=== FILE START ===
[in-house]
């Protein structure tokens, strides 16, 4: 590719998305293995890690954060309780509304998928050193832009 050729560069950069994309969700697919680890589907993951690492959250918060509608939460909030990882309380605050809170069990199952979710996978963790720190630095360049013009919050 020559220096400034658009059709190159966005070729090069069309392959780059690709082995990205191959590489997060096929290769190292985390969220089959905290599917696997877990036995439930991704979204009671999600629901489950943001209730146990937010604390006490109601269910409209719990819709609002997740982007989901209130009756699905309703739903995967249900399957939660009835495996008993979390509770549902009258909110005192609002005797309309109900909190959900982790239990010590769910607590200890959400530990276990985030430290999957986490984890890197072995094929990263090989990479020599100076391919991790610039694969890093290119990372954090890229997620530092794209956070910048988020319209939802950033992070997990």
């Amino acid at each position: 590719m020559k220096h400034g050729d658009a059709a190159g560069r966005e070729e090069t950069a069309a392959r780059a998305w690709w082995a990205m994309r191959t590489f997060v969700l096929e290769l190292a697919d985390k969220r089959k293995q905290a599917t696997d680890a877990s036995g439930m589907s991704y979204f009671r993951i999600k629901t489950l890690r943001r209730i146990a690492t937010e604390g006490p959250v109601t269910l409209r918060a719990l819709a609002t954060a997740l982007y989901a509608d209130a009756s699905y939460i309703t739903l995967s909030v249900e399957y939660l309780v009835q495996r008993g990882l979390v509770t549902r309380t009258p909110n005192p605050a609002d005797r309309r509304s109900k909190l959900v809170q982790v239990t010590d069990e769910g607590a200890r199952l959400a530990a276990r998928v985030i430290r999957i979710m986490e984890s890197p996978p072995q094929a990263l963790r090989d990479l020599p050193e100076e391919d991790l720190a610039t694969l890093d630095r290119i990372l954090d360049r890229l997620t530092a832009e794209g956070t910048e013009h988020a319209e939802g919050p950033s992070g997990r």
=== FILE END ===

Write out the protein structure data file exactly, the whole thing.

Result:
[in-house]
């Protein structure tokens, strides 16, 4: 590719998305293995890690954060309780509304998928050193832009 050729560069950069994309969700697919680890589907993951690492959250918060509608939460909030990882309380605050809170069990199952979710996978963790720190630095360049013009919050 020559220096400034658009059709190159966005070729090069069309392959780059690709082995990205191959590489997060096929290769190292985390969220089959905290599917696997877990036995439930991704979204009671999600629901489950943001209730146990937010604390006490109601269910409209719990819709609002997740982007989901209130009756699905309703739903995967249900399957939660009835495996008993979390509770549902009258909110005192609002005797309309109900909190959900982790239990010590769910607590200890959400530990276990985030430290999957986490984890890197072995094929990263090989990479020599100076391919991790610039694969890093290119990372954090890229997620530092794209956070910048988020319209939802950033992070997990």
């Amino acid at each position: 590719m020559k220096h400034g050729d658009a059709a190159g560069r966005e070729e090069t950069a069309a392959r780059a998305w690709w082995a990205m994309r191959t590489f997060v969700l096929e290769l190292a697919d985390k969220r089959k293995q905290a599917t696997d680890a877990s036995g439930m589907s991704y979204f009671r993951i999600k629901t489950l890690r943001r209730i146990a690492t937010e604390g006490p959250v109601t269910l409209r918060a719990l819709a609002t954060a997740l982007y989901a509608d209130a009756s699905y939460i309703t739903l995967s909030v249900e399957y939660l309780v009835q495996r008993g990882l979390v509770t549902r309380t009258p909110n005192p605050a609002d005797r309309r509304s109900k909190l959900v809170q982790v239990t010590d069990e769910g607590a200890r199952l959400a530990a276990r998928v985030i430290r999957i979710m986490e984890s890197p996978p072995q094929a990263l963790r090989d990479l020599p050193e100076e391919d991790l720190a610039t694969l890093d630095r290119i990372l954090d360049r890229l997620t530092a832009e794209g956070t910048e013009h988020a319209e939802g919050p950033s992070g997990r």